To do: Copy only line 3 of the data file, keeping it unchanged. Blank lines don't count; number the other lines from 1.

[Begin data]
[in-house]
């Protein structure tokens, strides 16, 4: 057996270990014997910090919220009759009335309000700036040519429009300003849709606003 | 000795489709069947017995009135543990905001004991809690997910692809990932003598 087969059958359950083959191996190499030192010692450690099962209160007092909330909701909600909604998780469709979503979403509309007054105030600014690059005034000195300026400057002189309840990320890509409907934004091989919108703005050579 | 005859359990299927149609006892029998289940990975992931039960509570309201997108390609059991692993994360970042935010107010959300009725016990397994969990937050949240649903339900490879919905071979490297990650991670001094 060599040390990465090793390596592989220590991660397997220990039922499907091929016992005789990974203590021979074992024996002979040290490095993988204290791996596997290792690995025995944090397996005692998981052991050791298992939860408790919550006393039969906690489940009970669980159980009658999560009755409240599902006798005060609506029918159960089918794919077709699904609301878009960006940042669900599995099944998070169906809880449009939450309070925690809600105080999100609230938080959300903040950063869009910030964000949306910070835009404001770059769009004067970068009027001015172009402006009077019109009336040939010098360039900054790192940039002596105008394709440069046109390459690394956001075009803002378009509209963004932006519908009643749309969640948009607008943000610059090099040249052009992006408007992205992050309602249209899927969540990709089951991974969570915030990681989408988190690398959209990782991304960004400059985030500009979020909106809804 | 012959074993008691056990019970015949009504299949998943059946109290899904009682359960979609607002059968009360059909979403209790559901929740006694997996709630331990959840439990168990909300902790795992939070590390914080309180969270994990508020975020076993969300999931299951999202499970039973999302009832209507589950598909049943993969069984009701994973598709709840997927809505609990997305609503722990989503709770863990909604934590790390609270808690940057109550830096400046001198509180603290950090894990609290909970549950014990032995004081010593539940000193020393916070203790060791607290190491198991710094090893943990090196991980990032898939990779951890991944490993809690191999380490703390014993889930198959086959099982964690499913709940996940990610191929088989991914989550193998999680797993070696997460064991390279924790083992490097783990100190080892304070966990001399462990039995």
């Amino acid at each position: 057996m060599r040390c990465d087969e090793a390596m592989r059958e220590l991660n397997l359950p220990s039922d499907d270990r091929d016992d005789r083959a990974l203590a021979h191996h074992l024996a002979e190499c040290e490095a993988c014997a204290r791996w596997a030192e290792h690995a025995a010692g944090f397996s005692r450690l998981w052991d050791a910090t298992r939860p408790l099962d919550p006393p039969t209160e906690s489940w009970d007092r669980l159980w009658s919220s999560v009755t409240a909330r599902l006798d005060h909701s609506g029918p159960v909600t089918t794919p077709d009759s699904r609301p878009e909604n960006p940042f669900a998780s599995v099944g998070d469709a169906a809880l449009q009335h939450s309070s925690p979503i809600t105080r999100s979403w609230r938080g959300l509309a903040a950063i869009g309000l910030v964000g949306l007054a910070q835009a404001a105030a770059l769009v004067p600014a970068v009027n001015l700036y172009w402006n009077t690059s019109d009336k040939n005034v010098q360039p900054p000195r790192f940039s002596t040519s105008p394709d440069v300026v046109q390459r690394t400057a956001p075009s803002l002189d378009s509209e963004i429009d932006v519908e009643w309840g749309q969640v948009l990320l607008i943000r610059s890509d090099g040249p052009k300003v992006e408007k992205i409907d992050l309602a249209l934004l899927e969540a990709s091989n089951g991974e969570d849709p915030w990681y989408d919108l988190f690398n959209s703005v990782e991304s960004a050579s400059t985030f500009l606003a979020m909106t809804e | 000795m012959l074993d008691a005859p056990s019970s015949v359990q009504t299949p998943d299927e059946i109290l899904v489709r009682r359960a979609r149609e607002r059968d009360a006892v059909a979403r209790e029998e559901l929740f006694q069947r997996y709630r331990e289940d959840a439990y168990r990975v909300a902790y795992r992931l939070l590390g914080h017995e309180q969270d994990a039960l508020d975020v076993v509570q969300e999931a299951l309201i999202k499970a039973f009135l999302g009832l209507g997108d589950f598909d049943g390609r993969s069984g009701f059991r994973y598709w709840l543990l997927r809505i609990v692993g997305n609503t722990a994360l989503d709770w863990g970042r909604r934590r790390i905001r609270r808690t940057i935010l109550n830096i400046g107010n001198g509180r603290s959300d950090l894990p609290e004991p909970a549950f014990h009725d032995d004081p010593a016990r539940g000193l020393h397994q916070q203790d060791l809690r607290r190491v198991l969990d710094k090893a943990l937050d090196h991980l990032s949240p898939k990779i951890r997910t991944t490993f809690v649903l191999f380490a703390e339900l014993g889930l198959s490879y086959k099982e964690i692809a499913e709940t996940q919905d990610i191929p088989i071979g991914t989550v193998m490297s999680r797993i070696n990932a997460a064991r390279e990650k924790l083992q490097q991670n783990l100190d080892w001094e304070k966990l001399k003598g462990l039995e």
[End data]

């Amino acid at each position: 057996m060599r040390c990465d087969e090793a390596m592989r059958e220590l991660n397997l359950p220990s039922d499907d270990r091929d016992d005789r083959a990974l203590a021979h191996h074992l024996a002979e190499c040290e490095a993988c014997a204290r791996w596997a030192e290792h690995a025995a010692g944090f397996s005692r450690l998981w052991d050791a910090t298992r939860p408790l099962d919550p006393p039969t209160e906690s489940w009970d007092r669980l159980w009658s919220s999560v009755t409240a909330r599902l006798d005060h909701s609506g029918p159960v909600t089918t794919p077709d009759s699904r609301p878009e909604n960006p940042f669900a998780s599995v099944g998070d469709a169906a809880l449009q009335h939450s309070s925690p979503i809600t105080r999100s979403w609230r938080g959300l509309a903040a950063i869009g309000l910030v964000g949306l007054a910070q835009a404001a105030a770059l769009v004067p600014a970068v009027n001015l700036y172009w402006n009077t690059s019109d009336k040939n005034v010098q360039p900054p000195r790192f940039s002596t040519s105008p394709d440069v300026v046109q390459r690394t400057a956001p075009s803002l002189d378009s509209e963004i429009d932006v519908e009643w309840g749309q969640v948009l990320l607008i943000r610059s890509d090099g040249p052009k300003v992006e408007k992205i409907d992050l309602a249209l934004l899927e969540a990709s091989n089951g991974e969570d849709p915030w990681y989408d919108l988190f690398n959209s703005v990782e991304s960004a050579s400059t985030f500009l606003a979020m909106t809804e | 000795m012959l074993d008691a005859p056990s019970s015949v359990q009504t299949p998943d299927e059946i109290l899904v489709r009682r359960a979609r149609e607002r059968d009360a006892v059909a979403r209790e029998e559901l929740f006694q069947r997996y709630r331990e289940d959840a439990y168990r990975v909300a902790y795992r992931l939070l590390g914080h017995e309180q969270d994990a039960l508020d975020v076993v509570q969300e999931a299951l309201i999202k499970a039973f009135l999302g009832l209507g997108d589950f598909d049943g390609r993969s069984g009701f059991r994973y598709w709840l543990l997927r809505i609990v692993g997305n609503t722990a994360l989503d709770w863990g970042r909604r934590r790390i905001r609270r808690t940057i935010l109550n830096i400046g107010n001198g509180r603290s959300d950090l894990p609290e004991p909970a549950f014990h009725d032995d004081p010593a016990r539940g000193l020393h397994q916070q203790d060791l809690r607290r190491v198991l969990d710094k090893a943990l937050d090196h991980l990032s949240p898939k990779i951890r997910t991944t490993f809690v649903l191999f380490a703390e339900l014993g889930l198959s490879y086959k099982e964690i692809a499913e709940t996940q919905d990610i191929p088989i071979g991914t989550v193998m490297s999680r797993i070696n990932a997460a064991r390279e990650k924790l083992q490097q991670n783990l100190d080892w001094e304070k966990l001399k003598g462990l039995e």